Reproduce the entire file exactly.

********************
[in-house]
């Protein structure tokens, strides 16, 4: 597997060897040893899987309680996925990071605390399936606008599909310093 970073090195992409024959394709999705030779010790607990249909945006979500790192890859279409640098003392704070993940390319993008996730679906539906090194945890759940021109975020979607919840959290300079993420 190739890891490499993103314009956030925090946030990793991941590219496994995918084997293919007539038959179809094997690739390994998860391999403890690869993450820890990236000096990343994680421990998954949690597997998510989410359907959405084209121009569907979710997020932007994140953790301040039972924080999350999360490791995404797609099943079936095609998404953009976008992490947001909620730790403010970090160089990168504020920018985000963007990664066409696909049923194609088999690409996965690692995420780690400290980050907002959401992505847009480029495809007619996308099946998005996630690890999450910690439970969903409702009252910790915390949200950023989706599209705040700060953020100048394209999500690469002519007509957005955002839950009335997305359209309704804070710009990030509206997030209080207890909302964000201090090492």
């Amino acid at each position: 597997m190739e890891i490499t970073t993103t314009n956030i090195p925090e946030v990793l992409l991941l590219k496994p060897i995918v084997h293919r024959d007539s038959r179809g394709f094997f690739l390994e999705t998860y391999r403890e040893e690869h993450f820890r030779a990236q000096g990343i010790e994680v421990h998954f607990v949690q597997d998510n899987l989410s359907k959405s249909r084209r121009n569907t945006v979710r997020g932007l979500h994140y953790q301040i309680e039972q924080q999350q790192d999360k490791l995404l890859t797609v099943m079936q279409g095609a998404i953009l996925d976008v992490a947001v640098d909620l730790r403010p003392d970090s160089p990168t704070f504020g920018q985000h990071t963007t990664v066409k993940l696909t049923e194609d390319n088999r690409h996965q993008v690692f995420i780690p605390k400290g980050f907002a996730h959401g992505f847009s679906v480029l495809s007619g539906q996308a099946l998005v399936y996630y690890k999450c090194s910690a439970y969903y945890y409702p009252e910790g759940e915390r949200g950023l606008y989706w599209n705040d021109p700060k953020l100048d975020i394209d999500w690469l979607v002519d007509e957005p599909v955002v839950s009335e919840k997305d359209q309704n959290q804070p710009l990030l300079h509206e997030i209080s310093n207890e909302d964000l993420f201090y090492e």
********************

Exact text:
[in-house]
């Protein structure tokens, strides 16, 4: 597997060897040893899987309680996925990071605390399936606008599909310093 970073090195992409024959394709999705030779010790607990249909945006979500790192890859279409640098003392704070993940390319993008996730679906539906090194945890759940021109975020979607919840959290300079993420 190739890891490499993103314009956030925090946030990793991941590219496994995918084997293919007539038959179809094997690739390994998860391999403890690869993450820890990236000096990343994680421990998954949690597997998510989410359907959405084209121009569907979710997020932007994140953790301040039972924080999350999360490791995404797609099943079936095609998404953009976008992490947001909620730790403010970090160089990168504020920018985000963007990664066409696909049923194609088999690409996965690692995420780690400290980050907002959401992505847009480029495809007619996308099946998005996630690890999450910690439970969903409702009252910790915390949200950023989706599209705040700060953020100048394209999500690469002519007509957005955002839950009335997305359209309704804070710009990030509206997030209080207890909302964000201090090492």
């Amino acid at each position: 597997m190739e890891i490499t970073t993103t314009n956030i090195p925090e946030v990793l992409l991941l590219k496994p060897i995918v084997h293919r024959d007539s038959r179809g394709f094997f690739l390994e999705t998860y391999r403890e040893e690869h993450f820890r030779a990236q000096g990343i010790e994680v421990h998954f607990v949690q597997d998510n899987l989410s359907k959405s249909r084209r121009n569907t945006v979710r997020g932007l979500h994140y953790q301040i309680e039972q924080q999350q790192d999360k490791l995404l890859t797609v099943m079936q279409g095609a998404i953009l996925d976008v992490a947001v640098d909620l730790r403010p003392d970090s160089p990168t704070f504020g920018q985000h990071t963007t990664v066409k993940l696909t049923e194609d390319n088999r690409h996965q993008v690692f995420i780690p605390k400290g980050f907002a996730h959401g992505f847009s679906v480029l495809s007619g539906q996308a099946l998005v399936y996630y690890k999450c090194s910690a439970y969903y945890y409702p009252e910790g759940e915390r949200g950023l606008y989706w599209n705040d021109p700060k953020l100048d975020i394209d999500w690469l979607v002519d007509e957005p599909v955002v839950s009335e919840k997305d359209q309704n959290q804070p710009l990030l300079h509206e997030i209080s310093n207890e909302d964000l993420f201090y090492e």